What makes this all the more inane is that it’s the secular parts of the holiday–days off, giving gifts, spending time with family and friends, etc.–the things that are most commonly celebrated, that make the holiday popular and heavily anticipated. Would Christmas be as popular as it is if it only had the Christian religious aspects? If there weren’t these pagan and secular trappings attached to the holiday, it’d be another Good Friday or Ash Wednesday or Rosh Hashanah–significant to the observant, just another day to the rest of us.

And maybe that’s part of the anger–the fear that the little bits of Christmas which actually have something to do with Christ will be somehow supplanted with the secular parts, and so Christ has to be tacked onto the secular parts in order for the religious justification to survive. And there’s really nothing wrong with that; maybe you have an angel on top of the tree instead of a star, maybe you sing “God Rest Ye Merry Gentlemen” and “Silent Night” instead of “Deck the Halls” and “Frosty the Snowman,” maybe you watch “The Nativity Story” instead of “How the Grinch Stole Christmas”…but I still don’t understand why it matters to anyone what anyone else does on the holiday.

It all seems to come down to what Christmas is “about.” For me, Christmas is usually about family and songs I only want to hear for maybe seven days out of three hundred sixty-five and classic movies like “It’s a Wonderful Life” and “Die Hard” and presents and awkward moments in the closet. This year, it was about stupid-induced injuries and a broken-down car and forgetting my hard drive with all the Christmas music on it and a veritable overload of Doctor Who. And a bunch of other things. But it seems like some people can’t quite handle the idea that Christmas has different meanings for different people at different times. They have to find the true meaning of Christmas, for everyone. And their true meaning is “Jesus.” Everything else falls by the wayside, including values like togetherness and inclusiveness, which other people might even associate with that “true” meaning.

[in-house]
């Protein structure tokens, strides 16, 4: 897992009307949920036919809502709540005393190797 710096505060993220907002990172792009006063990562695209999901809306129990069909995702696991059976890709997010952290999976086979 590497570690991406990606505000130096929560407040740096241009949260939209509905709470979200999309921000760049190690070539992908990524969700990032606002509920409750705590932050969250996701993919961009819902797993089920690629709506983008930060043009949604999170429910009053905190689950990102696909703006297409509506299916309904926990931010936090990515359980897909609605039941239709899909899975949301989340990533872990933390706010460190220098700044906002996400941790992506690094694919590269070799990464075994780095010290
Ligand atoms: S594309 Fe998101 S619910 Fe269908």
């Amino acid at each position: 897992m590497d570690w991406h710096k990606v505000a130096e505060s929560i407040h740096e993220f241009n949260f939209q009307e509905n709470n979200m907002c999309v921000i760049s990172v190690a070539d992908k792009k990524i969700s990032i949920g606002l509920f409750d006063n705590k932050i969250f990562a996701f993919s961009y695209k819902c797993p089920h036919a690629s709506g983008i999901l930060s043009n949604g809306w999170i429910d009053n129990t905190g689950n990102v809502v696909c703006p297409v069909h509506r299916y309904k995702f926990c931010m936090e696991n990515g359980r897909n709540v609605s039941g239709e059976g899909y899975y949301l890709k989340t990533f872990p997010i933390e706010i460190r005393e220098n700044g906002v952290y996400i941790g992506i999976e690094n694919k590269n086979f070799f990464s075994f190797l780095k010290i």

Or to put it in terms that even the most myopic, self-absorbed ideologue should be able to understand, there’s room for everyone at the Christmas Inn3.

Happy Holidays, everyone.


1. At the very least, it’s a prime example of how different translations influence interpretation. I defy anyone to read the KJV version and get “metal-plated idols carved out of wood,” though that’s a clear implication in the NIV. The other half-dozen or so versions I looked at varied in between.

2. Ender’s Game is higher largely because I feel somewhat obligated as a sci-fi fan to read it, and because I’m told I’d enjoy it. Also, to be clearer about Keillor, he’s in the subsection of “writers who may or may not be pompous religious bigots, but who write pompous religious bigotry and occasionally pass it off as satire, even when it’s neither funny nor particularly satirical.” It’s a small subcategory.

3. Alternately: “Maybe Christmas isn’t what’s said at a store. Maybe Christmas, perhaps, means a little bit more.”

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I don’t want to alarm anyone, but…

Okay, I know we’ve all been avoiding the subject for awhile now, but things are getting dire. We can’t go on pretending like there isn’t a problem when there so clearly is. I know you’ve all noticed it, and if we don’t do something about it soon, life as we know it may be radically changed. This isn’t the time for sugarcoating the truth or trying to put a positive spin on things, so I’m just going to come right out and say what we’ve all been too afraid to mention: